Spiked Articles

Best Practices

Communicating Under Fire: Be There With Tough, Credible Advice

By Richard B. Barger, ABC, APR

Originally Posted

Jim Lukaszewski loves bad news. Crisis expert Lukaszewski says that, in a crisis, the communicator, the public relations expert, had better be the one giving the tough, credible advice. He says, ... Don’t let the lawyer be the first to say, “Do nothing," for if that's the initial advice, the planning is, for all practical purposes, over. And certainly don’t let that idea come from the boss; that certainly will end the discussion. Preempt the Lawyer Instead, assure yourself at a table by offering three scenarios:

  • do nothing

  • do something

  • do something more

Be sure you’re the one to bring up inaction as an option, not the lawyer, not the boss. Actually, the “do-nothing” option probably is the best choice more than 50 percent of the time, but if you're the one to bring it up, then it's pretty likely that your other options will at least be discussed and debated. You will have contributed to the group thinking about the situation, rather than simply reacting to it. And you will have assured that you retain your seat at the table where the options are being discussed. The CEO has simple needs. He wants to know what to do next, what’s going to happen next, whether he’ll have to speak, what he must say -- and when he can back away and let someone else take over as spokesperson. Think this through in advance. Have the answers, be ready with the recommendations, and be able to justify your advice. The Critical First Hour The first hour after a crisis is the most important. The more severe the event, the more victims, the more important it is to react, deal with the problem, and solve it quickly. You must communicate with confidence, in real time. Act quickly, even if you make a few mistakes, rather than waiting to plan for perfection. Perfection will never be achieved, and you’re losing valuable time. Non-behavior and non-action prolong the problem and invite unnecessary litigation. The longer you wait, the longer you delay, the larger the damages are likely to be. But you’d better have done your thinking and planning in advance. No Victims, No Crisis What makes it a crisis? Victims. A crisis occurs when people, animals, or living systems are involuntarily adversely affected by some organizational action. If there isn’t life involved or affected, the incident may be important to the organization’s or the chief executive’s well-being, but it isn’t actually a crisis. Human "victims," it turns out, often designate themselves; they also determine when they are no longer victims. It is critical for you to recognize "victim expectations" and respond. Victims don’t hear much beyond their own pain. Good crisis plans are structured to eliminate negative behavior patterns that reinforce victims’ and critics’ concerns. When a crisis hits, this should be the communicator's plan, in a nutshell:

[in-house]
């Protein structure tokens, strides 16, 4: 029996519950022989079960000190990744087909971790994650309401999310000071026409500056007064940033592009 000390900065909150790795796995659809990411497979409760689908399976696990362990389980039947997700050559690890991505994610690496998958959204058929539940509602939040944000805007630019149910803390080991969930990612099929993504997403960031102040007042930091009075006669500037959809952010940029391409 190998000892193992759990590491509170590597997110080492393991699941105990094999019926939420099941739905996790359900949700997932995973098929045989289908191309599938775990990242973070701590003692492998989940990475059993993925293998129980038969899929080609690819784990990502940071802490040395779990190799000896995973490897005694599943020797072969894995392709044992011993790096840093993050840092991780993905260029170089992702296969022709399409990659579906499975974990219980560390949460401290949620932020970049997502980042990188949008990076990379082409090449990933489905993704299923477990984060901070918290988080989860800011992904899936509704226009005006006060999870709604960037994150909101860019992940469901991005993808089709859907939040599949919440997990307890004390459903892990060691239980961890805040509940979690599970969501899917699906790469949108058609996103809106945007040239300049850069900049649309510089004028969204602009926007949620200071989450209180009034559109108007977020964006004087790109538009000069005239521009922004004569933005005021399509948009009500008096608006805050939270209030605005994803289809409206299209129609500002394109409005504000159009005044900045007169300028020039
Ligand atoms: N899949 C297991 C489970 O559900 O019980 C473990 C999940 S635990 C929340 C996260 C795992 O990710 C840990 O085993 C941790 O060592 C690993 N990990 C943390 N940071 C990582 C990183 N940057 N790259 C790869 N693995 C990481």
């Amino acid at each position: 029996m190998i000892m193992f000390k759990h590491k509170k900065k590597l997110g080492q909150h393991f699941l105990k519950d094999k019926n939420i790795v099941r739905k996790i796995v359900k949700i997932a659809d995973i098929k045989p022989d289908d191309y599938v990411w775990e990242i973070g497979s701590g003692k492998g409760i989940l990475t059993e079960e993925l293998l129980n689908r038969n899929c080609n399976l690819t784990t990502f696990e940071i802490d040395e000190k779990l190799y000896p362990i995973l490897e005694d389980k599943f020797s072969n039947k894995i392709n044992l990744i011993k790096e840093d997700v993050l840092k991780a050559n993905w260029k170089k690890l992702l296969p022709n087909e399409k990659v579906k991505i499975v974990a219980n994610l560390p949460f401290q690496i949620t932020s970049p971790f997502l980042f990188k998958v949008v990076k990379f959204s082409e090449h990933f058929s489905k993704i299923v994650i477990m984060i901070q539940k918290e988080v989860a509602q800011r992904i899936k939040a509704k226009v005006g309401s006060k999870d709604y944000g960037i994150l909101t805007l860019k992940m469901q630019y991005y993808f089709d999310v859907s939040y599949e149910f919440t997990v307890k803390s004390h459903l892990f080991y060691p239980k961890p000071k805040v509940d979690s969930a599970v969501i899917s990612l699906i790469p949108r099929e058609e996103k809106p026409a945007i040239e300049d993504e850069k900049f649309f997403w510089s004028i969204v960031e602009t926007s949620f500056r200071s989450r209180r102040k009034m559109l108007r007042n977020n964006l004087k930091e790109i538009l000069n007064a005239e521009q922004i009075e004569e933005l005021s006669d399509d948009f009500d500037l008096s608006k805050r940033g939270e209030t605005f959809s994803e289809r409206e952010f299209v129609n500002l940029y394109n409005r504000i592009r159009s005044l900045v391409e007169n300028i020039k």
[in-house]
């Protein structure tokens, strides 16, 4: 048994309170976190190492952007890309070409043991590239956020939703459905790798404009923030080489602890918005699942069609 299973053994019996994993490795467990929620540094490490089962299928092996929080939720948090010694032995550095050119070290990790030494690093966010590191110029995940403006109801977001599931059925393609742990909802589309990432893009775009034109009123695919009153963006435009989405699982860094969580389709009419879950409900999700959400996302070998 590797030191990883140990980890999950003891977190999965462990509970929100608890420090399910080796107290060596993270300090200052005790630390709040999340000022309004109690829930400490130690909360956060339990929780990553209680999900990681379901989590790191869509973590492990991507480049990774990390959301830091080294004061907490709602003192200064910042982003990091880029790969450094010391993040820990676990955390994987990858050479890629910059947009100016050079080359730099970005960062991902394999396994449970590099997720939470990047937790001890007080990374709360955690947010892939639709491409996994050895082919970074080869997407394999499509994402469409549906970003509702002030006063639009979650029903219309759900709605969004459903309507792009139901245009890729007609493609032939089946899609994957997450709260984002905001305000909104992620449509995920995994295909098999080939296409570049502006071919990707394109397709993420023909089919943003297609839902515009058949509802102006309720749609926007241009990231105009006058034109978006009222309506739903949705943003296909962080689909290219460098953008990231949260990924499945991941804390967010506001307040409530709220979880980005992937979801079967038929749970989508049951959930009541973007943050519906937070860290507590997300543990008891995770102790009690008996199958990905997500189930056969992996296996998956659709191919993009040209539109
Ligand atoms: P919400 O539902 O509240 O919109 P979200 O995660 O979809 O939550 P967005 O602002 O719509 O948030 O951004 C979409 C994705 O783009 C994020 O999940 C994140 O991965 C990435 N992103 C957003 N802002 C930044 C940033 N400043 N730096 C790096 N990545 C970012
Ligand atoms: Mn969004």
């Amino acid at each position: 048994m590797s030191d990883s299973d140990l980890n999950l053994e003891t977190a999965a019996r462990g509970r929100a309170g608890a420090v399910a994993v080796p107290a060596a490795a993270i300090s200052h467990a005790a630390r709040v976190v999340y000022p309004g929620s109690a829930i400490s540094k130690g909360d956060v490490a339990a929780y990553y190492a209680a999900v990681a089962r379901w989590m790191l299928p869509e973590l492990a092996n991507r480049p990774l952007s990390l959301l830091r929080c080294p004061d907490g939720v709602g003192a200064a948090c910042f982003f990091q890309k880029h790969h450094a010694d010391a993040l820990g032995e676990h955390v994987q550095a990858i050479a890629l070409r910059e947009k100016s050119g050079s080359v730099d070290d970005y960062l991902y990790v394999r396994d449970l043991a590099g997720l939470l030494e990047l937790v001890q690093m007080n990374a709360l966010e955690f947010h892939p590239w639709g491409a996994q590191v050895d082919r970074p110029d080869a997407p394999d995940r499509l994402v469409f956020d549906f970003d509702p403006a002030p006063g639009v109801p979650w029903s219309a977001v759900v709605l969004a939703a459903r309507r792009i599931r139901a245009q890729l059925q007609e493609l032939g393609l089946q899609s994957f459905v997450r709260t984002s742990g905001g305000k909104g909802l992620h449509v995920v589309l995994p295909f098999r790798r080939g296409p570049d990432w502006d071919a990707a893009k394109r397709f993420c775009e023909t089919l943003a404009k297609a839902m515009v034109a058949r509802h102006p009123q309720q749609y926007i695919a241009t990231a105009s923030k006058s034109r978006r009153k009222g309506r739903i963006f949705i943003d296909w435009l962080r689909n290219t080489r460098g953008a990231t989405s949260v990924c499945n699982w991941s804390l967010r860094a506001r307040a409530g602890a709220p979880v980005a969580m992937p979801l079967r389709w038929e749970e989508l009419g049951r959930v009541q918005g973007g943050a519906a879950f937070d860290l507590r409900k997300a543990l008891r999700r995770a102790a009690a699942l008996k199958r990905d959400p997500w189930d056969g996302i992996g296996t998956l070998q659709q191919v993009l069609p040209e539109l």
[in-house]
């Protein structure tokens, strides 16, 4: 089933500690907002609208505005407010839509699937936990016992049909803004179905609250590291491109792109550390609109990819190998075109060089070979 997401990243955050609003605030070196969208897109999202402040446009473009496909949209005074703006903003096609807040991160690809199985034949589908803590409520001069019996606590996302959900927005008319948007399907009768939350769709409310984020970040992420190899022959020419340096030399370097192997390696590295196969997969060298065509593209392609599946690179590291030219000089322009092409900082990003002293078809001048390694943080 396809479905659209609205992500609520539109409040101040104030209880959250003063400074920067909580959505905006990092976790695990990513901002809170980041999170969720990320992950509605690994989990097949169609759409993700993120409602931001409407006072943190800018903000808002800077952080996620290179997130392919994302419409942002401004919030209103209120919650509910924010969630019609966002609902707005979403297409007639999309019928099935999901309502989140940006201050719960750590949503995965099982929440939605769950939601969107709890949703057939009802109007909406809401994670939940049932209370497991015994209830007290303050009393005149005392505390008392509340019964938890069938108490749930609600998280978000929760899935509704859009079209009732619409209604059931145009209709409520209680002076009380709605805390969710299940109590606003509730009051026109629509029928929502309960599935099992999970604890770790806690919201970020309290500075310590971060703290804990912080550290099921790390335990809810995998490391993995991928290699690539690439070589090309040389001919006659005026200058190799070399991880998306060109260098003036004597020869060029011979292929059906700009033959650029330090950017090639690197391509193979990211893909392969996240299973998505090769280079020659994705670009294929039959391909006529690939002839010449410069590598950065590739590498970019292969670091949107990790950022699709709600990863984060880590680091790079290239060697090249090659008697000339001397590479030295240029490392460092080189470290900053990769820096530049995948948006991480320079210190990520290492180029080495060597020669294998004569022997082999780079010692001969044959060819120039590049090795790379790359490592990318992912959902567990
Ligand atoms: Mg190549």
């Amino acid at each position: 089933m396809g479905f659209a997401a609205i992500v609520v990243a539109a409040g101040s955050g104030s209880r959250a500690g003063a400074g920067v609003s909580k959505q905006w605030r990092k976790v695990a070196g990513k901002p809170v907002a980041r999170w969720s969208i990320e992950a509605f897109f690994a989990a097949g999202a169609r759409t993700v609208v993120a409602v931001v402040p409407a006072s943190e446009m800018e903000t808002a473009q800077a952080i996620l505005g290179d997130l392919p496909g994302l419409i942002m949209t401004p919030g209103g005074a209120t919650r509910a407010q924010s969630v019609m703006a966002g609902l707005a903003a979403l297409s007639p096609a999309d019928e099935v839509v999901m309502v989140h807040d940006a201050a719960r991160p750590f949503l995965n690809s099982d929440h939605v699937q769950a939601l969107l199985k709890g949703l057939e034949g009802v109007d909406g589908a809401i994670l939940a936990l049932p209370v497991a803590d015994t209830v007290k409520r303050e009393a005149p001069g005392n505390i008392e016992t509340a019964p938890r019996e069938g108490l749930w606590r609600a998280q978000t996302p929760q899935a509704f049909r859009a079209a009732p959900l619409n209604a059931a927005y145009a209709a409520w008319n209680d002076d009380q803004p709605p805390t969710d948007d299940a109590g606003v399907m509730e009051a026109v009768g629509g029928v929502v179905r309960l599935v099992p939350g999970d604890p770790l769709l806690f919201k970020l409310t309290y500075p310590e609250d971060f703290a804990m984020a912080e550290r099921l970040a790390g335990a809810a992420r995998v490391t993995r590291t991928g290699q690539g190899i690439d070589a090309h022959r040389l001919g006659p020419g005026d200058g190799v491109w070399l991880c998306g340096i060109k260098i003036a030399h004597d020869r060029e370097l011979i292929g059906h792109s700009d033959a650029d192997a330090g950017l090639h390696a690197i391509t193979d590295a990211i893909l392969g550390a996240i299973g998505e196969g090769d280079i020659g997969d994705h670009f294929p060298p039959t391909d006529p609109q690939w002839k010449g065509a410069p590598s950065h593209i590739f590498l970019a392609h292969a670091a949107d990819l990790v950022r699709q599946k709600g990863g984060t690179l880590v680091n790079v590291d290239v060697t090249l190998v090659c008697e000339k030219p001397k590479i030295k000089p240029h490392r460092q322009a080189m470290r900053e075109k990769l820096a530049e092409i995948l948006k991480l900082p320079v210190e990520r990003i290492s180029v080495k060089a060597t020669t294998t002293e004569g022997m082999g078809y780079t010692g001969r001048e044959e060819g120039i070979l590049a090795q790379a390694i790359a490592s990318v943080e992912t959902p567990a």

• Strategic response -- solving the problem

  • Dealing with victims

  • Communicating with employees

  • Communicating with the indirectly affected

  • Dealing with the self-anointed, self-appointed -- those who opt into their situation on their own: media, activists, critics

Keys to Regaining Trust After a defining event, regaining trust is crucial. What is trust? It is the absence of fear. To reduce fear and improve trust and help your credibility in the face of trouble, the marketplace expects seven behaviors:

  • Candor -- What happened, in detail.

  • Explanation -- Why? What you’ve learned. Partial information is better than none. Anyway, you’ll never have complete information.

  • Declaration -- Conclusive remedies to prevent reoccurrence.

  • Contrition -- Continuous verbalization of regret, empathy, and taking appropriate responsibility.

  • Consultation -- Collaboration with those directly affected -- critics, government, employees, victims.

  • Commitment -- Public promise that you’ll do your best to keep similar circumstances from ever happening again.

  • Restitution/penance -- Someone pays the price; investor confidence is restored. Make restitution. Adverse situations remediated quickly cost far less and are controversial for far shorter time periods.

How do you regain public confidence? Actually do what the community expects. The quicker the right steps are taken, the more likely there will be fewer bad feelings, reduced media coverage, and reduced litigation. The most challenging part of crisis communication management is reacting -- with the right response -- quickly. And that requires that you think it all out in advance. Additional information on crisis communications management is available from The Lukaszewski Group Web site at http://www.e911.com.


Join The Discussion

We will never post your email address publicly; it's used solely as part of our verification process to keep the spammers under control. After submitting your comment or question, you'll receive an email confirmation message with a link back to CornerBarPR.com® that you'll need to click before your post appears for others to see. By submitting this post you agree to the CornerBarPR.com Terms Of Service.